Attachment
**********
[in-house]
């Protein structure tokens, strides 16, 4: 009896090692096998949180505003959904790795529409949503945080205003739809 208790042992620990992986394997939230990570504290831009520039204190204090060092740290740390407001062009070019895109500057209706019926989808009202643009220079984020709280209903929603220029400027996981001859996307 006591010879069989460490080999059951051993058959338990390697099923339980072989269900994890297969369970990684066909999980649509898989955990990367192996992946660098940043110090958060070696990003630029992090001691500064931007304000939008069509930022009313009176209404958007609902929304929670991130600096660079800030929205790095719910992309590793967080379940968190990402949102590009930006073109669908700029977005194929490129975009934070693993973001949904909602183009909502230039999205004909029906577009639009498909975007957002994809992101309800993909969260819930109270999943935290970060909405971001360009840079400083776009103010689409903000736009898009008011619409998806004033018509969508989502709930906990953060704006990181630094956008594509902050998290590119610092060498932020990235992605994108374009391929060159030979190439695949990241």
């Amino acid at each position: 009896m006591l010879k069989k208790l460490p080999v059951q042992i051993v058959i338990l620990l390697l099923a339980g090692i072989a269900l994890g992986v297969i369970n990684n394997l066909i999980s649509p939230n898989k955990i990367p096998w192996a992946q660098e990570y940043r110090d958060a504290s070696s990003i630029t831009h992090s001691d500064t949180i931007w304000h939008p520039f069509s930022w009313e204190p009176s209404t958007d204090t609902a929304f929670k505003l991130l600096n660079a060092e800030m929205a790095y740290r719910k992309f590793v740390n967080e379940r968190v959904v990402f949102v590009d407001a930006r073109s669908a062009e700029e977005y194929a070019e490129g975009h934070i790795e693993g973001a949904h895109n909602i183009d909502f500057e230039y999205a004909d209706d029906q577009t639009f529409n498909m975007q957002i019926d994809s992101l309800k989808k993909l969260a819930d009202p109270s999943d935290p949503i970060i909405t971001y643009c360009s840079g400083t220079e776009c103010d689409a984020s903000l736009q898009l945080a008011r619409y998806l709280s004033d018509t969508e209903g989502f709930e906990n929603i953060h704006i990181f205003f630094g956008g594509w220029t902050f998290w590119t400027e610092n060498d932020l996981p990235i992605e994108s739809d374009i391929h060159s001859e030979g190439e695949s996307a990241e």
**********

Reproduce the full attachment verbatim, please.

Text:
[in-house]
């Protein structure tokens, strides 16, 4: 009896090692096998949180505003959904790795529409949503945080205003739809 208790042992620990992986394997939230990570504290831009520039204190204090060092740290740390407001062009070019895109500057209706019926989808009202643009220079984020709280209903929603220029400027996981001859996307 006591010879069989460490080999059951051993058959338990390697099923339980072989269900994890297969369970990684066909999980649509898989955990990367192996992946660098940043110090958060070696990003630029992090001691500064931007304000939008069509930022009313009176209404958007609902929304929670991130600096660079800030929205790095719910992309590793967080379940968190990402949102590009930006073109669908700029977005194929490129975009934070693993973001949904909602183009909502230039999205004909029906577009639009498909975007957002994809992101309800993909969260819930109270999943935290970060909405971001360009840079400083776009103010689409903000736009898009008011619409998806004033018509969508989502709930906990953060704006990181630094956008594509902050998290590119610092060498932020990235992605994108374009391929060159030979190439695949990241």
């Amino acid at each position: 009896m006591l010879k069989k208790l460490p080999v059951q042992i051993v058959i338990l620990l390697l099923a339980g090692i072989a269900l994890g992986v297969i369970n990684n394997l066909i999980s649509p939230n898989k955990i990367p096998w192996a992946q660098e990570y940043r110090d958060a504290s070696s990003i630029t831009h992090s001691d500064t949180i931007w304000h939008p520039f069509s930022w009313e204190p009176s209404t958007d204090t609902a929304f929670k505003l991130l600096n660079a060092e800030m929205a790095y740290r719910k992309f590793v740390n967080e379940r968190v959904v990402f949102v590009d407001a930006r073109s669908a062009e700029e977005y194929a070019e490129g975009h934070i790795e693993g973001a949904h895109n909602i183009d909502f500057e230039y999205a004909d209706d029906q577009t639009f529409n498909m975007q957002i019926d994809s992101l309800k989808k993909l969260a819930d009202p109270s999943d935290p949503i970060i909405t971001y643009c360009s840079g400083t220079e776009c103010d689409a984020s903000l736009q898009l945080a008011r619409y998806l709280s004033d018509t969508e209903g989502f709930e906990n929603i953060h704006i990181f205003f630094g956008g594509w220029t902050f998290w590119t400027e610092n060498d932020l996981p990235i992605e994108s739809d374009i391929h060159s001859e030979g190439e695949s996307a990241e």